Announcer Larry Connelly lavishes some extensive praise for the Tide base-runner on second for running on contact … even though there’s two outs.

Hendrix forces a pop-up to get out of the inning. Just thinking out loud here: should Pawlowski have gone with the sacrifice-squeeze approach in the second? Was it worth trading two outs to get that one run? I think you have to say it was, given how much trouble Auburn’s had hitting Nelson, but if Auburn had been able to turn that into even a two-run inning that would be huge right now.


Auburn desperately needs some base-runners. But Kevin Patterson can’t oblige; it’s a pop-up to shallow left. 0-2 count on McElroy; takes three straight balls to get to 3-2; single through the left side! Huge. One of Auburn’s problems today is that they haven’t made Nelson work–his pitch count isn’t even up over 80 yet, I don’t think.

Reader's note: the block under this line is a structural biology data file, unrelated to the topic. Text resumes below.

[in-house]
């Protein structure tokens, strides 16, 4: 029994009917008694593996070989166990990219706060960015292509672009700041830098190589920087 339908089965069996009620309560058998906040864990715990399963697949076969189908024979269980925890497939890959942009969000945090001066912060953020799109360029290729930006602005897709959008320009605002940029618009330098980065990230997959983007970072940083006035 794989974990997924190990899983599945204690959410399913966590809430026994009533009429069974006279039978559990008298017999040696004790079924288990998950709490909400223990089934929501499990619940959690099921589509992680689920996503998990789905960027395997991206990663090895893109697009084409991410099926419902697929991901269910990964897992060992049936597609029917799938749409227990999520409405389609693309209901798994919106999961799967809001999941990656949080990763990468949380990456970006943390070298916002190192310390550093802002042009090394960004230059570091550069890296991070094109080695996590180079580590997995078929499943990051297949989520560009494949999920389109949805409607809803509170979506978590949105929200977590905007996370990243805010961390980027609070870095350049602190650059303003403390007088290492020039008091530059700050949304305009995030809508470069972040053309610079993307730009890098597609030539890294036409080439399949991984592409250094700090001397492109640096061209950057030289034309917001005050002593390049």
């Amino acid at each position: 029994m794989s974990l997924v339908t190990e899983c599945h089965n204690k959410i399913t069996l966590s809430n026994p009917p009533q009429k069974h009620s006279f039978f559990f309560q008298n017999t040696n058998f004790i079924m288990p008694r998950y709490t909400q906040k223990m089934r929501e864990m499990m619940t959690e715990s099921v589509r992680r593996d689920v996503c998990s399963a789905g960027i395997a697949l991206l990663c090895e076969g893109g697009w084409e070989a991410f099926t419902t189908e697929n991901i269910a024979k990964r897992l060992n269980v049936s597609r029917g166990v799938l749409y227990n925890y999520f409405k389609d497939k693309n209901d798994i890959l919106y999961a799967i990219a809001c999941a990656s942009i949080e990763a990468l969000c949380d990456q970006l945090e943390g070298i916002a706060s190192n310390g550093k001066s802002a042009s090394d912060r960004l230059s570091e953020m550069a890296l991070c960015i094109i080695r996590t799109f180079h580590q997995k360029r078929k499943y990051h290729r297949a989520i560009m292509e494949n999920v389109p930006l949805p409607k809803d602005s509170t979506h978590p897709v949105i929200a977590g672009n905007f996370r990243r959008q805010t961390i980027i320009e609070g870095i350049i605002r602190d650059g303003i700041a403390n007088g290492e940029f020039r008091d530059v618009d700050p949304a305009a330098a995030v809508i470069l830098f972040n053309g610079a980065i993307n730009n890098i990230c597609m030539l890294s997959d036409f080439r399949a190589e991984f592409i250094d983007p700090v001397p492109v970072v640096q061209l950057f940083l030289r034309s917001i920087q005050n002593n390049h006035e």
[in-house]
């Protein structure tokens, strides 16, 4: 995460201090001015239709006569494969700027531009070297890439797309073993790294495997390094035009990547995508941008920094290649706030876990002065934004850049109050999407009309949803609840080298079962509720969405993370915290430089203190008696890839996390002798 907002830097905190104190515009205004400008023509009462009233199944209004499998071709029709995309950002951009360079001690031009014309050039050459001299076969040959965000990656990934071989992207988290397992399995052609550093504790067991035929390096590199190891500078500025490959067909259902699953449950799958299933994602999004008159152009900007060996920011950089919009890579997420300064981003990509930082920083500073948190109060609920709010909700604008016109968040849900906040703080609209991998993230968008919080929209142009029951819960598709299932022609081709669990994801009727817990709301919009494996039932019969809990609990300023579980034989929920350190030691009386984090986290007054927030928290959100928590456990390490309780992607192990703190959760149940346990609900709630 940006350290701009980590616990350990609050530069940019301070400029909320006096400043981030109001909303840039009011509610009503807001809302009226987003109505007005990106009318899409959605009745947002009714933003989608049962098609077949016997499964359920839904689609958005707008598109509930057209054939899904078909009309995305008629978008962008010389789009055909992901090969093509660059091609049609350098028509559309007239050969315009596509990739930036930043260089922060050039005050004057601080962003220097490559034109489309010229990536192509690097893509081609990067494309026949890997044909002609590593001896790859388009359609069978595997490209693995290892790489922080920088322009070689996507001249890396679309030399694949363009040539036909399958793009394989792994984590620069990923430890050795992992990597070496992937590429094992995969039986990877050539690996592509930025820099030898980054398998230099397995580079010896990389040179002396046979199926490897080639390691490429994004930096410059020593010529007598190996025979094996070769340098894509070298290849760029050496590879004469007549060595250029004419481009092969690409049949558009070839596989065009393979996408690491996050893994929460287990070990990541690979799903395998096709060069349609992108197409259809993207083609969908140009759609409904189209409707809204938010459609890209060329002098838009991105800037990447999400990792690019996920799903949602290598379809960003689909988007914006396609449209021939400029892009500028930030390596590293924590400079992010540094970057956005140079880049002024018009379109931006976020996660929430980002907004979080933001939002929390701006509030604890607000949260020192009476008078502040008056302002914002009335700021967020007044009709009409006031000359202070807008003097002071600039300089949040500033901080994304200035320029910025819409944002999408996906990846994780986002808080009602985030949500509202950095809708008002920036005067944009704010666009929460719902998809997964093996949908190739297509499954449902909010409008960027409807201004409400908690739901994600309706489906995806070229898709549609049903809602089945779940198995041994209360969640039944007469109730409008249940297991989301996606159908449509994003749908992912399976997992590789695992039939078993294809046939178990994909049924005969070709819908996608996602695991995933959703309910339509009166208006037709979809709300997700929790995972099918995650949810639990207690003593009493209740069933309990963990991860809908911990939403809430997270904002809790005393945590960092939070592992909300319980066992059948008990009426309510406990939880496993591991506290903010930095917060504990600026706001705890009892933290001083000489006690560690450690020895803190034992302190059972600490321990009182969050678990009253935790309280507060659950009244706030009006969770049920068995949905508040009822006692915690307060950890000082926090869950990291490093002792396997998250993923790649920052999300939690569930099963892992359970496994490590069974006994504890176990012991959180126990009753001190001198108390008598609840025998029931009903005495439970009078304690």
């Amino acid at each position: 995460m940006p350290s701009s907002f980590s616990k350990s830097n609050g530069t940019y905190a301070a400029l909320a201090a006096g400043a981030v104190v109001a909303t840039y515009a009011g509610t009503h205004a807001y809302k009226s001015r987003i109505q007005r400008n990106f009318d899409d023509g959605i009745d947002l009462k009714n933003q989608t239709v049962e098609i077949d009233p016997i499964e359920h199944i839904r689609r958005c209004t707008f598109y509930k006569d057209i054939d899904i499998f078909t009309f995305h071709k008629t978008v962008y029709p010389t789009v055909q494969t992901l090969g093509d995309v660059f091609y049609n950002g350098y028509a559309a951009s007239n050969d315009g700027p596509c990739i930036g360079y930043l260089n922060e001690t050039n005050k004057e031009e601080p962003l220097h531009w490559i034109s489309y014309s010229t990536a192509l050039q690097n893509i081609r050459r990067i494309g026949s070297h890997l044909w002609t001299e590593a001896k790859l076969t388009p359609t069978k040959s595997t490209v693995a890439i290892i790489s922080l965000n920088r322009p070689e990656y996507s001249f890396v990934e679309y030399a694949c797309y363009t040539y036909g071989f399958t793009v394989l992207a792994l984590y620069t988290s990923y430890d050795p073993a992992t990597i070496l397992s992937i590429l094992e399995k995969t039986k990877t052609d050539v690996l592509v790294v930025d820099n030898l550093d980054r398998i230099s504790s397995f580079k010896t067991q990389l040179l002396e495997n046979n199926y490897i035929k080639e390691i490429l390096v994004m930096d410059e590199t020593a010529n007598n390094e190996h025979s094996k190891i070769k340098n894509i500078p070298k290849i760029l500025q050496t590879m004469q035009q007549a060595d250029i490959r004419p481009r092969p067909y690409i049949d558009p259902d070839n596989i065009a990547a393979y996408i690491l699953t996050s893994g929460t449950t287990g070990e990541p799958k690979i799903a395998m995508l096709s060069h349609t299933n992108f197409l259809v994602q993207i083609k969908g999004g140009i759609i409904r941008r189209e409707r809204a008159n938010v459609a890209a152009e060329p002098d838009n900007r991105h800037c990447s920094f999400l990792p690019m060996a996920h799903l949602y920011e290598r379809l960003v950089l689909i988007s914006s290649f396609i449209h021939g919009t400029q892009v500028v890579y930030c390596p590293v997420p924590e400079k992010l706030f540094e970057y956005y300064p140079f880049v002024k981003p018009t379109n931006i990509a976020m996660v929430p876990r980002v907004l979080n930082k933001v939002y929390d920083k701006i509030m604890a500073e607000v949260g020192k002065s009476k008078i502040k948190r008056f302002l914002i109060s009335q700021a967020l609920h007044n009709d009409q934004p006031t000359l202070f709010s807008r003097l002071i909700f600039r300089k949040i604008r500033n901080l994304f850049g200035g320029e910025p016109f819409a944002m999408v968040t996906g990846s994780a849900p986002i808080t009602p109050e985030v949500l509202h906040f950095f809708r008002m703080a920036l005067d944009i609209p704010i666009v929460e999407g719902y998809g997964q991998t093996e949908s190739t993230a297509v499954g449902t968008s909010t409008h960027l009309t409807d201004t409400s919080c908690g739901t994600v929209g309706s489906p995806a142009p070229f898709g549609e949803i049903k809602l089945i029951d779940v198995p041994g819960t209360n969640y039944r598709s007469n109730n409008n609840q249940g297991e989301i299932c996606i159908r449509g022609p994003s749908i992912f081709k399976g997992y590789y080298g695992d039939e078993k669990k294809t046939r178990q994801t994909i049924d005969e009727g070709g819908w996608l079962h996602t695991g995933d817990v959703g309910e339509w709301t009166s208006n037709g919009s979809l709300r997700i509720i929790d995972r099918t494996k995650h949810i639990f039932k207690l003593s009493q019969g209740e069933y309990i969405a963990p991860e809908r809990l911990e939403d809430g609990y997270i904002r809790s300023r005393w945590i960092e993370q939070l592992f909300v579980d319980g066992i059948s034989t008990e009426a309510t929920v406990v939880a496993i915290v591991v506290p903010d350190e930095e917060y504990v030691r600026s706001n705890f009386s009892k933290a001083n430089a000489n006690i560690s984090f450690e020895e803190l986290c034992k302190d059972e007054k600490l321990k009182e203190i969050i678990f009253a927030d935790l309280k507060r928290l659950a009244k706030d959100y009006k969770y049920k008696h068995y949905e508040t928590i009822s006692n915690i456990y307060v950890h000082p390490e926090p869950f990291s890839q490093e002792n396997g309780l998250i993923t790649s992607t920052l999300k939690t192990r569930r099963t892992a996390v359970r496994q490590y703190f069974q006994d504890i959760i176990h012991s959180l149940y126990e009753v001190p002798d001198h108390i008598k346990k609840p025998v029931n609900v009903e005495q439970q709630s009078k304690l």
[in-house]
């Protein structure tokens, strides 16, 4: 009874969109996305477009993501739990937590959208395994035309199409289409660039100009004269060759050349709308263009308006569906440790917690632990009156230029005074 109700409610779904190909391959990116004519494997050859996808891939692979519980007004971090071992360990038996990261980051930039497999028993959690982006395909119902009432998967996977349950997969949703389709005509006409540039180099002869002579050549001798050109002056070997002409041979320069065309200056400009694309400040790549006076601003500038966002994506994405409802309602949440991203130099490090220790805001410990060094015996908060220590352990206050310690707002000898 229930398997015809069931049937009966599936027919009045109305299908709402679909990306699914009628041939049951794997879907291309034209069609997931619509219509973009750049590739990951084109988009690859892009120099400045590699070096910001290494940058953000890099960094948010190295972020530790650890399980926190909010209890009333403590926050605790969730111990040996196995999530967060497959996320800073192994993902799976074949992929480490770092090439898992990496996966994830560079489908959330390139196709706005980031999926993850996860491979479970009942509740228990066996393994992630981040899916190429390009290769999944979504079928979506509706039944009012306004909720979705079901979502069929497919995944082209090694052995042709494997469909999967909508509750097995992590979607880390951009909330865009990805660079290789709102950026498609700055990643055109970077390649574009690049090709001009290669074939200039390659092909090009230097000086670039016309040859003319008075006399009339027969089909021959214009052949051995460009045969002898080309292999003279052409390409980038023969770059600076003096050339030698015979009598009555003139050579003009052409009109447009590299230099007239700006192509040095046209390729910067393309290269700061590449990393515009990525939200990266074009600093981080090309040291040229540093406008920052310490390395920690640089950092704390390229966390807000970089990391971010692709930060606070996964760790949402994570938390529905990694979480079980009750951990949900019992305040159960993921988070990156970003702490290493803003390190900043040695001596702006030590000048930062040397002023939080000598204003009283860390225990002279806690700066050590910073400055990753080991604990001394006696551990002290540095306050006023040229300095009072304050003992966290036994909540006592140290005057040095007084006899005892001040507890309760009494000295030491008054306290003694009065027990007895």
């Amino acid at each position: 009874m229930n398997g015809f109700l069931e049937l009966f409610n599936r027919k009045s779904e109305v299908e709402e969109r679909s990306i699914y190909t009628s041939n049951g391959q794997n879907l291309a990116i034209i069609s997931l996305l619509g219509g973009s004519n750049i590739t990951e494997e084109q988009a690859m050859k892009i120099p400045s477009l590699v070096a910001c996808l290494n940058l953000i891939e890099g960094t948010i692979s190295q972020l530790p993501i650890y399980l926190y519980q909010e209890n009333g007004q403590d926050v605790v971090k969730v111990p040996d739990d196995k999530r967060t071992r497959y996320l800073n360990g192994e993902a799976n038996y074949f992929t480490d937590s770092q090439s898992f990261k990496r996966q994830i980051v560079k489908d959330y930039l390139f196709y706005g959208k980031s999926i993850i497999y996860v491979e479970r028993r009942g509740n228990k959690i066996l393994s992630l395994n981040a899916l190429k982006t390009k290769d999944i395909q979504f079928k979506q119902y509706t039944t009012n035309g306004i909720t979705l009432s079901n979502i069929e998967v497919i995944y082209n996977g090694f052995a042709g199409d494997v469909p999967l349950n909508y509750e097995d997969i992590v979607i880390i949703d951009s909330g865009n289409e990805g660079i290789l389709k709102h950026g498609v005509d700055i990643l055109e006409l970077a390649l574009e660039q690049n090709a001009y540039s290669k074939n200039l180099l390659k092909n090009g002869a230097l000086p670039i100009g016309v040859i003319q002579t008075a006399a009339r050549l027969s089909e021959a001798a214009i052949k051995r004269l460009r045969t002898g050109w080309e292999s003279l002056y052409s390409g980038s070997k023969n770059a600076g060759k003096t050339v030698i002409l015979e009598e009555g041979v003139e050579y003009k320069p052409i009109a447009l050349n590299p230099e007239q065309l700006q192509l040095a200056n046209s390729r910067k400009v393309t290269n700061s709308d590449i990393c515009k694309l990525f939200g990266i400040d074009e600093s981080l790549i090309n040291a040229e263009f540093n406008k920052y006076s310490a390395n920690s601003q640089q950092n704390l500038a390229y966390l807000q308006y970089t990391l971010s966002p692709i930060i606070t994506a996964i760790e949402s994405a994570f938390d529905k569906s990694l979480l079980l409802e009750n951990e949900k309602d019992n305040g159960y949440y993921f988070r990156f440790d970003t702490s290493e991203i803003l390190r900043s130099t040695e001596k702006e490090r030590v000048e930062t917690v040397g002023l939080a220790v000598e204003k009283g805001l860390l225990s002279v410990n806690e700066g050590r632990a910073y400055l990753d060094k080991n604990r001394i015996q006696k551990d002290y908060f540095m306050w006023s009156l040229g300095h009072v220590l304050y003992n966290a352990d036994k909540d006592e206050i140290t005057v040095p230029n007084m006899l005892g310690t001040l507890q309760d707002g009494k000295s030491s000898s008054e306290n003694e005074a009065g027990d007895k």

Hit-and-run’s on, Jenkins (at the plate) misses the pitch badly, McElroy out by a mile at second. That hurts. Jenkins takes strike three and Nelson is whoopin’ and hollerin’ as he leaves the mound. Dammit to hell.


Hendrix leads off with a K, next batter crushes one to the base of the wall. That’s the Tide’s second or third ball that would have gotten out of the park in SEC fields, so no more complaints there. Runner on second, one out. Loud foul ball laced down the right-field line two pitches later; get it together, Hendrix.